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Immediately after G20 Osaka Summit meeting, a number Japanese media began reporting about Japanese government’s plan to change her export regulation policy against Korea. The core of the policy change is to remove Korea from the 27 White list countries, which has been allowing preferential treatment regarding export and technology transfer licenses. The news was rather shocking in two respects : First, it was just a day after G20 summit meeting where PM Abe declared to ‘lead global economic growth by promoting free trade’ and ‘to realize and promote a free and open, inclusive and sustainable, human-centered future society’. His announcement to the world was actually proved to be vacuous slogans in less than 24 hours. The other shock was that none other than Korea was omitted from the white list, where countries like Poland, Argentina and Greece, among others, are included. This makes people to suspect that Japanese action was all but retaliatory.
Why? Although Japanese government officials reiterated number of times as a matter of security precaution, the real intention was quite evident : it was a lurking political antagonism against the president Moon and his government. The president Moon and his cabinet members were conceived by Japanese leaders as very adamant about the reclamation of the cruelty and exploitation under the colonization period during 1910-1945. Although Japanese government and PM Abe believe that everything has been settled in its entirety when Korea and Japan signed the treaty on the basic relations in 1965, after which Korea and Japan normalized diplomatically, they were severely angered and agitated when Korean Supreme court ruled last October that Japanese firms should compensate for their belated unlawful damages committed more than a half century ago.
No matter what were the real intention behind the Japanese initial action, the consequences or reactions in Korea were beyond anyones imagination. Hundreds of thousands people joined various boycotting movements, and vacation traveling to Japan was almost completely annihilated. Major Japanese products such as beers or cars or apparels are openly denied by Koreans consumers. Cultural activities between schools or local governments are being cancelled by Korean counterparts and there have been massive anti-Abe demonstrations on the streets across the country. All these reactions are, however, personal and filled with emotion, which would return to normality sooner or later.
Nonetheless, there broke out quite significant and non-transitory movements from this Korea-Japan turmoil. It was the realization by Korean people of how deeply Korean industries have been subjugated by Japanese industrial advancedness. Most of the products made in Korea were found to be using crucial Japanese parts and materials without which manufacturing was almost impossible. Semi-conductors, mobile phones, cosmetics, pharmaceuticals and automobile production all require certain portion of Japanese materials. Korean people as well as government now began to realize the immense technological gap or dependence in many industries against Japan.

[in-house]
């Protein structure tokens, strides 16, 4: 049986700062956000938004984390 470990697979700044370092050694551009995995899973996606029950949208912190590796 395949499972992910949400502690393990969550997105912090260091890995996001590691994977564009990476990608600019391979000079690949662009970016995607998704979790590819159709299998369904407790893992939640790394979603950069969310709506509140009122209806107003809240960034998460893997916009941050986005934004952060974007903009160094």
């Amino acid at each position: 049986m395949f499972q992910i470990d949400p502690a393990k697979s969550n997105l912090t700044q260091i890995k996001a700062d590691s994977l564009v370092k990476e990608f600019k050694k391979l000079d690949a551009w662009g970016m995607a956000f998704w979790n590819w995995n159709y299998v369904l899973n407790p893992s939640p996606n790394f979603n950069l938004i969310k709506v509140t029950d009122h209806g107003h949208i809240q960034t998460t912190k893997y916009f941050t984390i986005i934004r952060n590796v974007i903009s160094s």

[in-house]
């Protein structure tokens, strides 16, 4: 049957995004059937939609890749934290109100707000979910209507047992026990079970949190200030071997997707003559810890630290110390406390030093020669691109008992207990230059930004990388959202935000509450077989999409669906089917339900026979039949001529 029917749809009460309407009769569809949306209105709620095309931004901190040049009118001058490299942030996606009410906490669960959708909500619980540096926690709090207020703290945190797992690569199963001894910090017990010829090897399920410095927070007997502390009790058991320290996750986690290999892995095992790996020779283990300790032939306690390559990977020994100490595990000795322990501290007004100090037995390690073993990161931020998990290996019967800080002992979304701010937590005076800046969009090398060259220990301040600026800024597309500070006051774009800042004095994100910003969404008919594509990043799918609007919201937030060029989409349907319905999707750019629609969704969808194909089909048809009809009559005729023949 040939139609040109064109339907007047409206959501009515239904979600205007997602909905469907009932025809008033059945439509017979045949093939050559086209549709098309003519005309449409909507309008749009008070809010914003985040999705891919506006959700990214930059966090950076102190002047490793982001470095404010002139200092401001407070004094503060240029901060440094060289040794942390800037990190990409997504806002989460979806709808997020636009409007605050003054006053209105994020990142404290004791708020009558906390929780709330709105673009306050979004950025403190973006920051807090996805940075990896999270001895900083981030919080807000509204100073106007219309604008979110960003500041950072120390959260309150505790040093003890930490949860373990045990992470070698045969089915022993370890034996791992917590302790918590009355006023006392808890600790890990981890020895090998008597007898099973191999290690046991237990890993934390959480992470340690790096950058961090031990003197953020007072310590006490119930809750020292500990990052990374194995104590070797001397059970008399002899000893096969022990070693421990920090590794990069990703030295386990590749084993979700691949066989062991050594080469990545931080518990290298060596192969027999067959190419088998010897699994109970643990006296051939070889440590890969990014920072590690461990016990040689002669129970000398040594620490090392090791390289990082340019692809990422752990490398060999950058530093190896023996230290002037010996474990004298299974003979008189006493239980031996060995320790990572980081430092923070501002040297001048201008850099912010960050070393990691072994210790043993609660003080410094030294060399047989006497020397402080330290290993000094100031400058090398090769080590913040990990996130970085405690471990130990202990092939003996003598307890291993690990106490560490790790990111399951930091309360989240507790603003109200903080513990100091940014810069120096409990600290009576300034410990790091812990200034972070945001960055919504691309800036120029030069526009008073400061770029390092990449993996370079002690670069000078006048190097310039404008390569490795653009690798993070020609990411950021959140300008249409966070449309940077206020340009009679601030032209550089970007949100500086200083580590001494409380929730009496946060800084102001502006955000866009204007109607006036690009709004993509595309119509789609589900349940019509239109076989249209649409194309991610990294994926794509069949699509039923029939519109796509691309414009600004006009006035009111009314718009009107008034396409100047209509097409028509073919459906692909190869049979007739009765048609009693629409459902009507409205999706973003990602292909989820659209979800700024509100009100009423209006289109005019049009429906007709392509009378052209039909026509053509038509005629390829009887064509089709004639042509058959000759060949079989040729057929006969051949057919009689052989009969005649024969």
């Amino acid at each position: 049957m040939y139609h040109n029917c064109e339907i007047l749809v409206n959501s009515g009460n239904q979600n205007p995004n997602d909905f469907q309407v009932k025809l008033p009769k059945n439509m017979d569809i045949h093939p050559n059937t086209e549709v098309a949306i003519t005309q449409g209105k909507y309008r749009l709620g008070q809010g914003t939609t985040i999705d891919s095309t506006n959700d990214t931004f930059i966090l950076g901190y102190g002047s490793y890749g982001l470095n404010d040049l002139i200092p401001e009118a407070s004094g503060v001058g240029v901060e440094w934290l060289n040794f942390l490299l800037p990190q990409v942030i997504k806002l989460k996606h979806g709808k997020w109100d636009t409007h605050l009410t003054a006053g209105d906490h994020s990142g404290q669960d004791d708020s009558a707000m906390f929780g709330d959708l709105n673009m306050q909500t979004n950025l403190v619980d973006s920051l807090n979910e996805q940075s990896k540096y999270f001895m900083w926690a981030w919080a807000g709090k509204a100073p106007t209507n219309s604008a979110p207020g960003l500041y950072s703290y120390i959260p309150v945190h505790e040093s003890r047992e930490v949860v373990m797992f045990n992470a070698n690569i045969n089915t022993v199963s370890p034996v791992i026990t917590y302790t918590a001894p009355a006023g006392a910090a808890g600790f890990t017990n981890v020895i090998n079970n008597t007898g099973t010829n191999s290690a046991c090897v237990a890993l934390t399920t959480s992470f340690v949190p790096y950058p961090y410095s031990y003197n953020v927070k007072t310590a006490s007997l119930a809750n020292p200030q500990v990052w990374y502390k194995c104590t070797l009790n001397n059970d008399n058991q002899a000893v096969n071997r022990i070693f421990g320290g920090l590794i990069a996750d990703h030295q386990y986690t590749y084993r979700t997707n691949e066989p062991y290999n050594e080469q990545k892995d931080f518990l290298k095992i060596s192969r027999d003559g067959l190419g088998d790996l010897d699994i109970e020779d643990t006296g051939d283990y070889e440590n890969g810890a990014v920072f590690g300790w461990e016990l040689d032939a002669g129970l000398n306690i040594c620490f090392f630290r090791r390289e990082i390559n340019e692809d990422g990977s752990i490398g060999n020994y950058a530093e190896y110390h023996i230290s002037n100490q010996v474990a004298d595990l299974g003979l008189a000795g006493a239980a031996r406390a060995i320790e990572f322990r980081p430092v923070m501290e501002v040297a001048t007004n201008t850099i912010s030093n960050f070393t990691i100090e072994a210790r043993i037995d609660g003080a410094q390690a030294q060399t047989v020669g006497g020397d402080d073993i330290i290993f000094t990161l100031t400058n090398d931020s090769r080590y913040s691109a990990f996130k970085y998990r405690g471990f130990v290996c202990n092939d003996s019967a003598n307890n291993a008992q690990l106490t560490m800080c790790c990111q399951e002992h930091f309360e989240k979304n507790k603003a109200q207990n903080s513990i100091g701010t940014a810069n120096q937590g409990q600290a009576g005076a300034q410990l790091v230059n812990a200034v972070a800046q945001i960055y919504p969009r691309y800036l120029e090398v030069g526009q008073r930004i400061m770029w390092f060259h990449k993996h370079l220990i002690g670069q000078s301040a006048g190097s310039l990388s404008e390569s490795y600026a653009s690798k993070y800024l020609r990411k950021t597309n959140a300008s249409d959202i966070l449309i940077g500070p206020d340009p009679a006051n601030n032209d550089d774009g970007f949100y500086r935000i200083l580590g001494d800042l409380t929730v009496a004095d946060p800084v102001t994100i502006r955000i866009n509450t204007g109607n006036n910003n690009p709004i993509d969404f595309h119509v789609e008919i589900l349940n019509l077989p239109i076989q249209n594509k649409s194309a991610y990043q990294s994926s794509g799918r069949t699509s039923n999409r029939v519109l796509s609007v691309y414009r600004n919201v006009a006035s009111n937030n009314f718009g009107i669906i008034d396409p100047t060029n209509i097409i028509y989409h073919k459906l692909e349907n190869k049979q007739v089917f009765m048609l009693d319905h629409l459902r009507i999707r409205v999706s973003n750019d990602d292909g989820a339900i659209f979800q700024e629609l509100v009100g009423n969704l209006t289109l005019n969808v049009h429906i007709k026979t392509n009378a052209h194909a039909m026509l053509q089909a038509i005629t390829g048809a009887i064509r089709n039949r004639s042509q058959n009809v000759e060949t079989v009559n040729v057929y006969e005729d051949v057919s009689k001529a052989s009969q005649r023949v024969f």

With this recognition, Korean government hurriedly prepared and announced a set of comprehensive programs to enhance technological development in the parts, material and equipments industries. The programs’ longer term objective was set to establish strong competitiveness in material, parts and equipment industries, but the immediate goal is to provide sufficient supply of the 100 strategically crucial commodities. The 100 products were picked according to industrial importance, substitutability, dependance on a particular country and its positive effect on leading industries. Those includ 6 major categories : semi-conductors, display, automobiles, electric and electronic products, machineries and metals, and basic chemical products. Of these 100 products, government believe 20 items could be sufficiently supplied with 1 year, and the rest could be readily provided in 5 years. Import diversification being the prime strategy for the 20 quick items, it requires massive R&D investments for the 80 5-year items. Government plans to put 7.8 trillion won in 7 year period for domestic substitution, as well as additional 2.5 trillion won in encouraging M&A of technologically advanced companies. Also, government plans to provide preferential support to technology transfer and direct investment from abroad.
No one will deny the program as needless, but at the same time, no one would agree that it will be enough, either. Not that 10 trillion won involved is too little. Not that government-picked 100 strategic items miss the real target. The most important element in the program should be that real initiative should be given to the private sector, namely corporations involved. It is they who knows what to produce here, and it is they who knows how to produce here. So, the private sector should take the helm of technology development. They would try to produce here if they think it desirable and possible. It can be successful only when the private sector can controls the destiny of technology development. Some must be supplied internally, but not all 100 items should be produced necessarily here. It is real liberation when Korea should not depend or rely on Japanese parts, materials or equipments, and PM Abe has awakened Korean people hurriedly to do so.
By Professor Se Don Shin
Dean, Sookmyung Women’s University
The opinions expressed in this article are the author’s own and do not reflect the views of KOTRA